Lamb, by Christopher Moore, is a popular book - at least at the Ottawa Public Library. Its subtitle is The Gospel According to Biff, Christ's Childhood Pal. As you probably know, it is a comic look at the 'lost years' between Jesus' nativity and the beginning of his ministry in Galillee.
The edition from which I shall be citing passages was published in 2007 by William Morrow, an imprint of HarperCollins. The book was originally published in 2002. The edition I got a hold of was a special edition with that faux-leather cover that you find on Bibles, a red ribbon to mark your page, and gold (or gold-coloured) edging. Its appearance was droll.
I found it hard to find a common theme to focus on in this marginal commentary. Indeed, from my perspective, what was most consistent about Lamb was its theological 'offness' (on coining or using such a term, may I say faute de mieux). This 'offness' is odd, particularly considering, as Moore writes in his afterword (written for the new edition of the book), that he 'made certain assumptions about who Jesus was, mainly that he was who the Gospels say he was'. But I don't intend to write a dissertation about Moore's 'Christology' (so to speak). Rather, better to focus on the kind of 'important question[s]' Moore 'felt needed to be addressed,' such as '"What if Jesus had known kung fu?"' [p. 405]
For the most part Moore's take on Jesus' 'missing years' is witty, with a dose of charm, some juvenile hijinks, a bit of 'buddy movie' and a little Pratchett. It ends, as all good stories about Jesus outside the Gospels do, with tragedy, of course. (There is, I find, something about the Resurrection which is impossible to communicate effectively in accounts of Jesus' life other than the Gospels.)
So let's look at some of Moore's good stuff, and maybe take in an oddity or two.
My favourite passage from Lamb reminds me of similar conversations which have occurred from time to time in the works of Terry Pratchett:
On our first day of work, Joshua and I were up before dawn. We met near the well and filled the waterskins our fathers had given us, then ate our breakfasts, flatbread and cheese, as we walked together to Sepphoris. The road, although packed dirt most of the way, was smooth and easy to walk. (If Rome saw to anything in its territories, it was the lifelines of its army.) As we walked we watched the rock-strewn hills turn pink under the rising sun, and I saw Joshua shudder as if a chill wind had danced up his spine.The idea of Jesus not being particularly self-assured in his identity as the Messiah, even if he is only a pre-pubescent boy in this particular episode, doesn't quite sit with Moore's assumption about Jesus' identity ('that he was who the gospels say he was'), since if anything is clear about what the Gospels say about Jesus, it is that he was, and is, the Messiah. This 'offness' permeates the whole work, even when Biff is accompanying his childhood friend in his public ministry. Setting this aside for now, let's turn to another comic moment.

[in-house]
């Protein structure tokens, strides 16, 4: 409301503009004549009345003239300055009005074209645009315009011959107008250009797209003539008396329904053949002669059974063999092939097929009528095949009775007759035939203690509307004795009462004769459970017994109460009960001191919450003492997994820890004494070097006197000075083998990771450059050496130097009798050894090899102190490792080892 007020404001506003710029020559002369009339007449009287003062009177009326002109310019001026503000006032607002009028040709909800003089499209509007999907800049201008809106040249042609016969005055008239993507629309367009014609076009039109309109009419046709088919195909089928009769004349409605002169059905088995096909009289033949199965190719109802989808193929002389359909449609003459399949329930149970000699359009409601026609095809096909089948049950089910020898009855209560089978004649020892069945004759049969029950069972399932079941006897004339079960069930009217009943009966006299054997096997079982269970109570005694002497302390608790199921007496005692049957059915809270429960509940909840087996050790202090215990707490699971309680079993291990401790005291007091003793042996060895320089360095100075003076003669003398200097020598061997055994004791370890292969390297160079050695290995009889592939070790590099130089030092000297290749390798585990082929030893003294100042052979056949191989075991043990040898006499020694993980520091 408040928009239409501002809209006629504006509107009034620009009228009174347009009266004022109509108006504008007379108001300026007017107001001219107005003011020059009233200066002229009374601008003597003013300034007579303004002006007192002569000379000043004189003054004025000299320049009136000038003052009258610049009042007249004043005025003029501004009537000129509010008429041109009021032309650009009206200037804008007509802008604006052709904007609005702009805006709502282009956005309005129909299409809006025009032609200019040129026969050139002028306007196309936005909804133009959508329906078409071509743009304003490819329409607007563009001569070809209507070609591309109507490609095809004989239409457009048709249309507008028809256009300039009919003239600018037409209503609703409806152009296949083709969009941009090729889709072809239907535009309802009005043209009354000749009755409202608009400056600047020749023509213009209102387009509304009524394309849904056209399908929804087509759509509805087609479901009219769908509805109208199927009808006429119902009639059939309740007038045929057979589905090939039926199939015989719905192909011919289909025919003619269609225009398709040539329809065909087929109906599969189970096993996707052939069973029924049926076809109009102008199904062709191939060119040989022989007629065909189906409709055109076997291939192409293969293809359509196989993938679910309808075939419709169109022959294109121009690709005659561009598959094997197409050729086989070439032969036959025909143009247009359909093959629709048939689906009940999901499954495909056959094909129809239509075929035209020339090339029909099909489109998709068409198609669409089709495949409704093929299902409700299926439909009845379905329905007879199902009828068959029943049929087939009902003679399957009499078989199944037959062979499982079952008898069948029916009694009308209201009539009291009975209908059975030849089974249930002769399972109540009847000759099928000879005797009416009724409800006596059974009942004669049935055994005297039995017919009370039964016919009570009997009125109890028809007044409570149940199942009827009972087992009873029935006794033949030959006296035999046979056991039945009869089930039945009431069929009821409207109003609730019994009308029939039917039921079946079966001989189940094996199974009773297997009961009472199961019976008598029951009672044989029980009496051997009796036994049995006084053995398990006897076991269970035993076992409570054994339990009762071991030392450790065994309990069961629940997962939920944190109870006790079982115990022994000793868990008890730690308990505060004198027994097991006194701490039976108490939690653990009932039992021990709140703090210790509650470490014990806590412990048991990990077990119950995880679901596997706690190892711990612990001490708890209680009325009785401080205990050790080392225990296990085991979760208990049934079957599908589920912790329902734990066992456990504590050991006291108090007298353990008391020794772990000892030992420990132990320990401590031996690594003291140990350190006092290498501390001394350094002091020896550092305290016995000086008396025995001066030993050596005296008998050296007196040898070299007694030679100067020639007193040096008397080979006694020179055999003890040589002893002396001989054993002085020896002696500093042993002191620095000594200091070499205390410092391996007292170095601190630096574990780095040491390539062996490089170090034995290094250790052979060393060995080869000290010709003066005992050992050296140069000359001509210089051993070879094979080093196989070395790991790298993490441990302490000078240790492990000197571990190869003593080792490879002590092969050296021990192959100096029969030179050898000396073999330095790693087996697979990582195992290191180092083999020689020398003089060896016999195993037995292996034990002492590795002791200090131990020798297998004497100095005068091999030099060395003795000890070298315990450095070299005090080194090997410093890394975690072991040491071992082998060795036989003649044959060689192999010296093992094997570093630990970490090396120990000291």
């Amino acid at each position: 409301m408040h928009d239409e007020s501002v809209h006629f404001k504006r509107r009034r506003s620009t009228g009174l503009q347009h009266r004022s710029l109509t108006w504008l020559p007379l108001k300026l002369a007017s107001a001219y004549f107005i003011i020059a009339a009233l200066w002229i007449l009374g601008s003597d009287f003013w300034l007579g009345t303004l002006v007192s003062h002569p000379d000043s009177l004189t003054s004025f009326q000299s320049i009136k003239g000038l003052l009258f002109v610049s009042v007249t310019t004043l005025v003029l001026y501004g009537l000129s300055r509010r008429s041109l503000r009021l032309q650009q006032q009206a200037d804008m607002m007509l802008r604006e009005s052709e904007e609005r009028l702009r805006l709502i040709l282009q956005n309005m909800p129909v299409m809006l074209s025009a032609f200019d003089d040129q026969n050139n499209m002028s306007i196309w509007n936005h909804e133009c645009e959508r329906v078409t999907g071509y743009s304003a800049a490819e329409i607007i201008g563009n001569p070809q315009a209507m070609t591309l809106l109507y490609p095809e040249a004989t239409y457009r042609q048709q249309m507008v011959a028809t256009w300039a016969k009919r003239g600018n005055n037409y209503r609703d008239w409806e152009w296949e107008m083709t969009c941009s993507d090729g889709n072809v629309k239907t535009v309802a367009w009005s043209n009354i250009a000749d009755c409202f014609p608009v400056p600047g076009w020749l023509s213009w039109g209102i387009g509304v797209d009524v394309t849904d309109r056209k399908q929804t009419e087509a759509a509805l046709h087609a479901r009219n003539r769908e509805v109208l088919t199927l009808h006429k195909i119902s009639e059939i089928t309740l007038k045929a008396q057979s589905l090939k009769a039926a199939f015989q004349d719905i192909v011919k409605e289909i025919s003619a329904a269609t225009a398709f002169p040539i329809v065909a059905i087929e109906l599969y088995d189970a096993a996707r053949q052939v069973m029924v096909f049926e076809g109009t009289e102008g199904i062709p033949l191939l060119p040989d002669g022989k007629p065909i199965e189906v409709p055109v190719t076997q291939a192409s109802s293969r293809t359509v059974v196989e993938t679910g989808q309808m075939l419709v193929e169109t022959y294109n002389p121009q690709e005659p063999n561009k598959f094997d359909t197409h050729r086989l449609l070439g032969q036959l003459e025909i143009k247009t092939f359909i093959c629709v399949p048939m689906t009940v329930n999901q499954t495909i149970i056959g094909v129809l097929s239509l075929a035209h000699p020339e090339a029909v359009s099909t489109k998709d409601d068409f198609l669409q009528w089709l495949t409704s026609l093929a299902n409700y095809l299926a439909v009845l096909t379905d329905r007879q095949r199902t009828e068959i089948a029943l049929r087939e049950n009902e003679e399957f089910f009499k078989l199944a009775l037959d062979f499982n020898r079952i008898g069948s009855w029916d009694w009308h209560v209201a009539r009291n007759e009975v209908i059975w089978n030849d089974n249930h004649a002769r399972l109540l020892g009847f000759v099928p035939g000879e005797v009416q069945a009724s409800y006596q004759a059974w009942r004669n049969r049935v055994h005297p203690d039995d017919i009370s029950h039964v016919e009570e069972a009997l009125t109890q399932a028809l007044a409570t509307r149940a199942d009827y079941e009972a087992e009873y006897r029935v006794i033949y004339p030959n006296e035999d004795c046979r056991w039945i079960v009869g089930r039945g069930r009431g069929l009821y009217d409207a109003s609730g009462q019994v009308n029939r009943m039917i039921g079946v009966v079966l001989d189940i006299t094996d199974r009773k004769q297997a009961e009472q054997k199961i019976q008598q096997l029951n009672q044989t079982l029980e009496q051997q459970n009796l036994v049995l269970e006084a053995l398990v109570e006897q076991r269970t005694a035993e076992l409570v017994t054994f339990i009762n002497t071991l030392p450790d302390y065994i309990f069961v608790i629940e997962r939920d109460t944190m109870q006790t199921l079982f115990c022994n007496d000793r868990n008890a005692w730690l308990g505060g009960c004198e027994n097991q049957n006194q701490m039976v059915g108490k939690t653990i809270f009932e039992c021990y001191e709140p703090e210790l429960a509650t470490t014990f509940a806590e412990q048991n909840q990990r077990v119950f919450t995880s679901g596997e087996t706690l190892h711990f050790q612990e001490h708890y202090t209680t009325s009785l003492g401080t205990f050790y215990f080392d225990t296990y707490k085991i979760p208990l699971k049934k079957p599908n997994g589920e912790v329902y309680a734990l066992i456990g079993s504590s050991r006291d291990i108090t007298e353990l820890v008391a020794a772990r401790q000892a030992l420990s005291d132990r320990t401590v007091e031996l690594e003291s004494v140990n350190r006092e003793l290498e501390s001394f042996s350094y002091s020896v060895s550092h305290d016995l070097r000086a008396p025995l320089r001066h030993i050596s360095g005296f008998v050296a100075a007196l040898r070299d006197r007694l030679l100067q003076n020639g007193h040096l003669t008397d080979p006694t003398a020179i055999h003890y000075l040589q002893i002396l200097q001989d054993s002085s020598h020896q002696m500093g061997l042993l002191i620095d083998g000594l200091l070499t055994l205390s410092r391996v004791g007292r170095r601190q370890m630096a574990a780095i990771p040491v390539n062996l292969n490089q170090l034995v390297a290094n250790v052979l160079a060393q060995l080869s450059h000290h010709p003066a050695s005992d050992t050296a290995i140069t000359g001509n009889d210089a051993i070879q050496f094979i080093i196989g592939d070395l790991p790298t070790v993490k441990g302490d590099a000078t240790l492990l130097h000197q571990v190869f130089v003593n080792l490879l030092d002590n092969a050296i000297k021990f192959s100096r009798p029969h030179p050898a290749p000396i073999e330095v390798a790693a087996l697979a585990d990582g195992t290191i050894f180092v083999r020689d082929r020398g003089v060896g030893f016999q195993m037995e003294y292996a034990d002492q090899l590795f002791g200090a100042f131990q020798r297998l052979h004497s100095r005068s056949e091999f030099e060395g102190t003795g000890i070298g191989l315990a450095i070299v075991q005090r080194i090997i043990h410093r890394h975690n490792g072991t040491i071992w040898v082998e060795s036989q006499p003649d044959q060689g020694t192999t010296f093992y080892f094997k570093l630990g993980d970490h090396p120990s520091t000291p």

"The glory of God is in everything we see," he said. "We must never forget that."
"I just stepped in camel dung. Tomorrow let's leave after it's light out."
"I just realized it, that is why the old woman wouldn't live again. I brought her back for the wrong reason, out of arrogance, so she died a second time."
"It squished over the side of my sandal. Well, that's going to smell all day."
"But perhaps it was because I did not touch her. When I've brought other creatures back to life, I've always touched them."
"Is there something in the Law about taking your camel off the road to do his business? There should be. If not the Law of Moses, then the Romans should have one. I mean, they won't hesitate to crucify a Jew who rebels, there should be some punishment for messing up their roads. Don't you think? I'm not saying crucifixion, but a good smiting in the mouth or something."
"But how could I have touched the corpse when it is forbidden by the Law? The mourners would have stopped me."
"Can we stop for a second so I can scrape off my sandal? Help me find a stick. That pile was as big as my head."
"You're not listening to me, Biff."
"I am listening. Look, Joshua, I don't think the Law applies to you. I mean, you're the Messiah, God is supposed to tell you what he wants, isn't he?"
"I ask, but I receive no answer."
"Look, you're doing fine. Maybe that woman didn't live again because she was stubborn. Old people are that way. You have to throw water on my grandfather to get him up from his nap. Try a young dead person next time."
"What if I am not really the Messiah?"
"You mean you're not sure? The angel didn't give it away? You think that God might be playing a joke on you? I don't think so. I don't know the Torah as well as you, Joshua, but I don't remember God having a sense of humor."